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  • SE

    Sean Ellis

    over 4 years ago #

    These days it seems more people refer to at as the k-factor. Someone please correct me if there is a difference. Here's the definition from wikipedia for k-factor https://en.wikipedia.org/wiki/K-factor_(marketing)

    "In viral marketing, the K-factor can be used to describe the growth rate of websites, apps, or a customer base.[1] The formula is roughly as follows:[2]
    i=\text{number of invites sent by each customer } (e.g. if each new customer invites five friends, i = 5)
    c=\text{percent conversion of each invite } (e.g. if one in five invitees convert to new users, c = .2)
    k = i * c

    This usage is borrowed from the medical field of epidemiology in which a virus having a k-factor of 1 is in a "steady" state of neither growth nor decline, while a k-factor greater than 1 indicates exponential growth and a k-factor less than 1 indicates exponential decline. The k-factor in this context is itself a product of the rates of distribution and infection for an app (or virus). "Distribution" measures the average number of people a host will contact while still infectious, and "infection" measures how likely an average person is to also become infected after contact with a viral host."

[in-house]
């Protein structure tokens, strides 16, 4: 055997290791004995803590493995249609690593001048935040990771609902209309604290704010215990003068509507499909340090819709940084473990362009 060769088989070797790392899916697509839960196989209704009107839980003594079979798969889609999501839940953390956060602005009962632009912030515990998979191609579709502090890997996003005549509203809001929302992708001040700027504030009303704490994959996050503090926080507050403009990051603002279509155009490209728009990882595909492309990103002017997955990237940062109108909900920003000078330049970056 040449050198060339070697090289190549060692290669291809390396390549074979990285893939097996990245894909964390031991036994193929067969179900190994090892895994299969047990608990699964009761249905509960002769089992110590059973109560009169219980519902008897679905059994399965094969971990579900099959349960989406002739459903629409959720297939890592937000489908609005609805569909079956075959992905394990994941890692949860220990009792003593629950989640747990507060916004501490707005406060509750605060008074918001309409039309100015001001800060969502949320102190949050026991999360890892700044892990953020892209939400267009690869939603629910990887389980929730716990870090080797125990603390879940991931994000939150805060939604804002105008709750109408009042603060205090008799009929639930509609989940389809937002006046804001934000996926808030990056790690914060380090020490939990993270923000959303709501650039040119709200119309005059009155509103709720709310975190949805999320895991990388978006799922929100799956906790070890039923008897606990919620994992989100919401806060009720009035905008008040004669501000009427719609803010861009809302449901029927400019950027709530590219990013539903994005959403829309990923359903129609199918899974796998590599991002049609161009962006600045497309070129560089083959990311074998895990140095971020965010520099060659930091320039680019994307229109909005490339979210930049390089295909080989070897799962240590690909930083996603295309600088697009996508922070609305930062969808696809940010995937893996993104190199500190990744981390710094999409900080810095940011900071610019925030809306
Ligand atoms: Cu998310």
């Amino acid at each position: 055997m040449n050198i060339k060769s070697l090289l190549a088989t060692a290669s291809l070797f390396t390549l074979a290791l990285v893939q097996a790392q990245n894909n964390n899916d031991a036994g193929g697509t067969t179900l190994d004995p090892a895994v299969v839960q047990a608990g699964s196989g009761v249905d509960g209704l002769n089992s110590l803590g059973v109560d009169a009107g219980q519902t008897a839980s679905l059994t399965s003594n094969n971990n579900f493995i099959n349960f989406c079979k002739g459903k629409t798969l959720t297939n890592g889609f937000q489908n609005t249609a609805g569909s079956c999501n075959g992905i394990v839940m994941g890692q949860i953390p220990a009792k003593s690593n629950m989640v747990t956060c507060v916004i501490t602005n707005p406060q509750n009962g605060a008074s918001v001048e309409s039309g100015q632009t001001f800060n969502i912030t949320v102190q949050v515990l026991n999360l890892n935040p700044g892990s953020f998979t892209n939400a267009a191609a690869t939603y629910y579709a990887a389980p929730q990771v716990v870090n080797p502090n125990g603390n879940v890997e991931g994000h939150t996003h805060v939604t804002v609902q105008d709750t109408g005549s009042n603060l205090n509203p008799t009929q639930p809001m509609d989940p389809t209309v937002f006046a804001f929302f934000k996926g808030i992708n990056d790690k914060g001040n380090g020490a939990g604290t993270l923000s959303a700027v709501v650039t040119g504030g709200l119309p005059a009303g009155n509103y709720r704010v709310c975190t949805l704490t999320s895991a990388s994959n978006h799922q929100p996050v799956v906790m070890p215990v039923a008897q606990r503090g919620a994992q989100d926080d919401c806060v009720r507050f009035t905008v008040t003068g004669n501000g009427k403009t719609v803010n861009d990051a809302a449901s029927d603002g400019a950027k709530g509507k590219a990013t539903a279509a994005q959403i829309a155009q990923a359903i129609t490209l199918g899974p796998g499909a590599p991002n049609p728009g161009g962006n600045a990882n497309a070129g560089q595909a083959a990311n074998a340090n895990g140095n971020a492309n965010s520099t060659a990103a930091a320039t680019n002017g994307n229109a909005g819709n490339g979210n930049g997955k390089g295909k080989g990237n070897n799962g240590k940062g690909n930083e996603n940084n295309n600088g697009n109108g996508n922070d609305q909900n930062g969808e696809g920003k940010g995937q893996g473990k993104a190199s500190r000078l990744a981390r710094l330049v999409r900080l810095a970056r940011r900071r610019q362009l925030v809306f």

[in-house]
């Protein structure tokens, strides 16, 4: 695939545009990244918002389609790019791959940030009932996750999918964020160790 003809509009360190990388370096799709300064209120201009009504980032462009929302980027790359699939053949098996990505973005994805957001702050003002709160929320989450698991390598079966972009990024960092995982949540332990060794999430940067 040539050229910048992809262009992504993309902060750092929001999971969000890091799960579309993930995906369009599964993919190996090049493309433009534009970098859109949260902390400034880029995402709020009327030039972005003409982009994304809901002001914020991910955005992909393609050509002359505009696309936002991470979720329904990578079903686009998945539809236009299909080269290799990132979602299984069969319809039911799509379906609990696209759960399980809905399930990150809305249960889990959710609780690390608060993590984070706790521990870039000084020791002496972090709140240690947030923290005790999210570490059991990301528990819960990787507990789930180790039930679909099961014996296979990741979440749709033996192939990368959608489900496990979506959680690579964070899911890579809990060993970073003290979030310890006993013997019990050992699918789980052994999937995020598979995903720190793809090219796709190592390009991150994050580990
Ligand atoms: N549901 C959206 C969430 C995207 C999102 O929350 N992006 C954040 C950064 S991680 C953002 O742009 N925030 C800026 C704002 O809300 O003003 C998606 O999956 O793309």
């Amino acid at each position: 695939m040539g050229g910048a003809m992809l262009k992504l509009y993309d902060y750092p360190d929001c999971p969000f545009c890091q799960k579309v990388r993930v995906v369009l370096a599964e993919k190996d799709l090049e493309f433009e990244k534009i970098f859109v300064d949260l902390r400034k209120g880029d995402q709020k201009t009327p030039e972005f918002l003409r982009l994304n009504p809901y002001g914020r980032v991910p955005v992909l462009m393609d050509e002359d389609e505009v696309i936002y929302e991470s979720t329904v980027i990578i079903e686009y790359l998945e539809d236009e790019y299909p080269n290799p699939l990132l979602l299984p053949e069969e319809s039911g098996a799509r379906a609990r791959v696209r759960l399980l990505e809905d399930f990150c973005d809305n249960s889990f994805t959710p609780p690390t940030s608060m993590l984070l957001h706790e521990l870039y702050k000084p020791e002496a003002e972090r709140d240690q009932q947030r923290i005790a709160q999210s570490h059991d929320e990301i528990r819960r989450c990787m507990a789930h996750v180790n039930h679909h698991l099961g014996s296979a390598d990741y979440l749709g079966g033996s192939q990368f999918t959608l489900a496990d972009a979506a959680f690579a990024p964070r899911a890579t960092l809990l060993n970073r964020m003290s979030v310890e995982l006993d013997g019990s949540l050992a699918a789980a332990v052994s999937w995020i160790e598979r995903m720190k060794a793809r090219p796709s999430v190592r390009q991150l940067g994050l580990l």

• DS

    Dan-ya Shwartz Bar-El

    over 4 years ago #

    If @sean's answer is not what you have meant (invites and so) i've heard virality mentioned with 2 other contexts:
    * WOM -I've heard a very interesting talk from Julian Runge (Head of Analytics at Wooga - https://de.linkedin.com/in/julian-runge-85466712) in which he manage to model WOM (word of mouth) factor with mobile games
    * "organic lift" that occurs when you use paid growth and earn organic.
    sometimes people refer to this as virality, ping me if you need help with those questions :)

  • DM

    Depesh Mandalia

    over 4 years ago #

    This is a good article, which goes on to explain why any k value above 0 is a good thing: http://www.referralsaasquatch.com/your-viral-k-sucks-and-thats-awesome

    In particular for you, to simplify:
    k = i * C
    i (# of invites per user) = 4
    C (conversion % of invites) = 5%
    thus k = 4 * 0.05
    and k = 0.2

    And use this Google sheets doc to help modelling: https://docs.google.com/spreadsheets/d/1dIshaj8lz1FaoK6x832yzypZyMgmPkMzwSRyInVTPcY

    • CE

      carole el-rahi

      over 4 years ago #

      Hi Depesh, thanks for sharing. It's a good article but one crucial thing the article doesn't take into account is the retention rate. You'll grow with a K factor under 1 if your retain every user but it's near impossible.

  • CE

    carole el-rahi

    over 4 years ago #

    I've done a lot of research on the topic and the best article I've found is written by Andrew Chen (love his blog if you're not following him yet you should!). There are more maths involved but it takes into account retention which is crucial and network saturation. It's a great read! http://andrewchen.co/facebook-viral-marketing-when-and-why-do-apps-jump-the-shark/

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